BEIRUT: Angry with a government seen as corrupt and incompetent, protesters blocked the road to Beirut’s airport Friday - but offered travelers scooter rides so they wouldn’t miss their flights. The usually busy highway toward Rafik Hariri International Airport was eerily empty on the second day of mass protests, save a few vehicles, some of which were freely driving in the wrong direction.
Through the thick black smoke billowing from ignited tires at the end of the airport highway, dozens of motorbikes and scooters could be seen weighed down by luggage and carrying passengers to and from the airport.
“We’ve helped thousands of travelers. We’re getting people there. We want to help them, it’s not their fault,” 20-year-old Hamshar on his scooter said.
Hamshar said he had been driving back and forth since 9 a.m., picking up travelers leaving and going to the airport.
Hamshar said he was not charging a transportation fee but that a lot of fellow protesters picking up travelers were.
“Sometimes people give me money, I won’t say no,” he said.
Surrounding the blockade, young boys and men pushing baggage trollies through the thick smoke asked approaching travelers whether they needed help.
Some charged a “small fee,” said 15-year-old Mohammad Ali, who said he usually asked for “around LL20,000” ($12) per trip.
“Sometimes I don’t ask, but they’ll just give me money,” Ali said, pushing a cart weighed down by five bags for a family heading to the airport.
Some travelers had opted to go on foot instead of pay what they said was an exorbitant fee to get past the obstacles and protesters.
Flustered, 33-year-old Lebanese-American Vicki Webb said that she had walked for 30 minutes with her bags before she could get to a point where driving was possible.
Webb flew into Beirut from Texas to visit her family living in the city.
In addition to the bag she was rolling behind her, a man she had paid was also carrying pieces of her luggage.
“It’s been 30 minutes of walking and being harassed the whole way. Some people are trying to help but some are trying to use you and profit off the situation to get $150 to get on a motorcycle to just to get you five miles,” Webb said.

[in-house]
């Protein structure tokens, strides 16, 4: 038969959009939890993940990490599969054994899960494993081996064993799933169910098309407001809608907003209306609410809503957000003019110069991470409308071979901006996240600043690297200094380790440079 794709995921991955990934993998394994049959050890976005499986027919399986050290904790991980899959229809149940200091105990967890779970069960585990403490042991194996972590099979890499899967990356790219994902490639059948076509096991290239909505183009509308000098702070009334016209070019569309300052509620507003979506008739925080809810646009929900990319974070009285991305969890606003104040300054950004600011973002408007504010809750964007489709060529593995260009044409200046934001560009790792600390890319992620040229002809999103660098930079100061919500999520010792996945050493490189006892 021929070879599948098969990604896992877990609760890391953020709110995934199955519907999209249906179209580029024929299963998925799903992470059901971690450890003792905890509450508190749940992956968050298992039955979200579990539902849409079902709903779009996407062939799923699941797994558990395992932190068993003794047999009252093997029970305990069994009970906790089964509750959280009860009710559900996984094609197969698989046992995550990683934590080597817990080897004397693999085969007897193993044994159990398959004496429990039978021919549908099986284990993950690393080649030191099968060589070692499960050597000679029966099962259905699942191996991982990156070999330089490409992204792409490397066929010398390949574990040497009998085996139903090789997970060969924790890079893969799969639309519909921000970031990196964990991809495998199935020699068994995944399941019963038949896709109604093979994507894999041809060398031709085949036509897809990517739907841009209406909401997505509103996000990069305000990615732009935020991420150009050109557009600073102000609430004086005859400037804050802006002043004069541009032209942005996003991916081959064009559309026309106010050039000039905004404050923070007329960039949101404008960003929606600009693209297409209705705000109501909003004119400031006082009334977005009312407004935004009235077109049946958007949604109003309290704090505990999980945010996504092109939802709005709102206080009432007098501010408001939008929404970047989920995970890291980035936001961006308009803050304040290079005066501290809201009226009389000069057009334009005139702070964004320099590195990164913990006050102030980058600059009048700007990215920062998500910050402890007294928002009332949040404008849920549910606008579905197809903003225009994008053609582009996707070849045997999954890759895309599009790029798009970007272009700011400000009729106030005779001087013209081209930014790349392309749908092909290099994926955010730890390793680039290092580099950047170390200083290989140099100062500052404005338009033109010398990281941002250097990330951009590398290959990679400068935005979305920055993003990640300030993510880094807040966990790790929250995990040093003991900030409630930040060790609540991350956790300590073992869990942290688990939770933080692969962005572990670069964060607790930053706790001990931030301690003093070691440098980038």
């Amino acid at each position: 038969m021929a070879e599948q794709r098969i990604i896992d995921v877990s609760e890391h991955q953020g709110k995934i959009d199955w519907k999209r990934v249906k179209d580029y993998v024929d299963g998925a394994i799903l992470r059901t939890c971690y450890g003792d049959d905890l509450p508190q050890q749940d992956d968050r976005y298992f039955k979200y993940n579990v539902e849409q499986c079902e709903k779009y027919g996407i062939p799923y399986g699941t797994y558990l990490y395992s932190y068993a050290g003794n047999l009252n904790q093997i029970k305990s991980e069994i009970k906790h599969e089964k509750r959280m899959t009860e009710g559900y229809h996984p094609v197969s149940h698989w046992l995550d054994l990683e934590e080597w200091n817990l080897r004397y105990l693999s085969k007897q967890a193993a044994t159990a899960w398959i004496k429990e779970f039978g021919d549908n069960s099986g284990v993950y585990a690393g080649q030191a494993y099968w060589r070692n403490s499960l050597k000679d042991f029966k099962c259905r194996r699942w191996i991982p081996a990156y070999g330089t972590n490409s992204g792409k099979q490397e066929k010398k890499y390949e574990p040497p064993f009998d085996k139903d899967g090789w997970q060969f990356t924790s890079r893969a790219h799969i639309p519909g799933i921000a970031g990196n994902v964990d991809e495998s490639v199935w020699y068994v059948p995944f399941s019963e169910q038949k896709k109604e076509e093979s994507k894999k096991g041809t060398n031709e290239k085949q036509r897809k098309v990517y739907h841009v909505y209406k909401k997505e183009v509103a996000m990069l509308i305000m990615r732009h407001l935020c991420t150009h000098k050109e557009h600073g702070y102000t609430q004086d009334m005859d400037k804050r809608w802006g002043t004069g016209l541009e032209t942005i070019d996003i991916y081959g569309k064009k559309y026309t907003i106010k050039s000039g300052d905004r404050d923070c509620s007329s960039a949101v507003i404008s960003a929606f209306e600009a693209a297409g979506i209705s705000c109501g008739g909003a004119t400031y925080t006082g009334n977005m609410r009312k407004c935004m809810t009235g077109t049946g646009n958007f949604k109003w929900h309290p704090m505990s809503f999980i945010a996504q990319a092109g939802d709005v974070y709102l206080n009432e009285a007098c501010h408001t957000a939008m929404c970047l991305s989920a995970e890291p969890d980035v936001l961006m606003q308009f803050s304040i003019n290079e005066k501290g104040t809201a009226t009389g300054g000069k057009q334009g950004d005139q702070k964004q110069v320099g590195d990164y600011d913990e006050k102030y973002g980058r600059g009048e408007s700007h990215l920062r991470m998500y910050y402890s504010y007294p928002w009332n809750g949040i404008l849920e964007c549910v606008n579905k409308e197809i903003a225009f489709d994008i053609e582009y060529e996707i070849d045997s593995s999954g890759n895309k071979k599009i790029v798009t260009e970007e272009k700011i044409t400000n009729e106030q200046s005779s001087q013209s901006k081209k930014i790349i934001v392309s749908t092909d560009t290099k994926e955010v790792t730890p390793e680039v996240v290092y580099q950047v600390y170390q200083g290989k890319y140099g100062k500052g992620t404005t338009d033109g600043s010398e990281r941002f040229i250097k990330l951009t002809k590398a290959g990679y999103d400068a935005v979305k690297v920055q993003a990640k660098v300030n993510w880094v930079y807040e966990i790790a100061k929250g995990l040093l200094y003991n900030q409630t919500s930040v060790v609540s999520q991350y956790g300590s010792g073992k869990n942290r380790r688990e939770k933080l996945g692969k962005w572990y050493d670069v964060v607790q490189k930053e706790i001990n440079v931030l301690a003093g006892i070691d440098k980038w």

Webb’s mother, Nada Bakhos, had to take a motorbike to pick her up. “I came with my car but I had to park it far away, so I took a motorbike to get to the airport and paid him LL40,000. He didn’t ask but I gave it to him because I wanted to,” Bacchus, 59, said.
When asked whether this was an inconvenience for her, Bakhos responded, “It’s amazing; this is what has to happen, because we’re fed up. Once I drop her off I’m going to go down and protest with them.”
A couple going toward the airport to go on vacation said they drove around Beirut’s side streets for half an hour before they got out and walked.
“We got here five hours before our flight so we wouldn’t miss it. We’ve been walking for 20 minutes now. I’m not surprised by what I’m seeing at all. It’s about time,” said 30-year-old Nada, who was on her way to Germany with her boyfriend.
The director-general of civil aviation, Mohammed Chehabeddine, told The Daily Star that the Lebanese Army was also ferrying travelers to the airport.
Chehabeddine confirmed that “people have definitely missed their flight,” although he said it was too soon to say how many travelers had been affected by the protests.
“Unfortunately, we don’t have the power to do anything right now to help the travelers. We don’t have shuttles and neither does Middle East Airlines,” Chehabeddine said.
But he assured travelers that the Army was protecting people and that there was “no fear in people getting hurt.”
Farther away from the end of the highway, a chaotic scene took place at the airport entrance, where the Army monitored the protests and hundreds of travelers dragged their luggage on black scorched roads.
Walking toward the airport pushing a stroller was Joseph Khoury.
“This country is an embarrassment,” he said with tears in his eyes. “I brought my pregnant wife here from France to relax. We’re going to Dubai now and we’re not coming back.”
The protests broke out Thursday after the government announced a new tax on internet-based phone calls, like those over WhatsApp. Earlier this week, Lebanon was also hit with devastating wildfires that caught the government unprepared. Other long-standing grievances include a failure to provide basic public services like electricity and waste management.
As protests reached the largest size since the 2015 trash crisis, the telecommunications minister abruptly announced Thursday night that WhatsApp calls would not be taxed.
It was not enough to quell the protests, which continued Friday in many locations across Lebanon.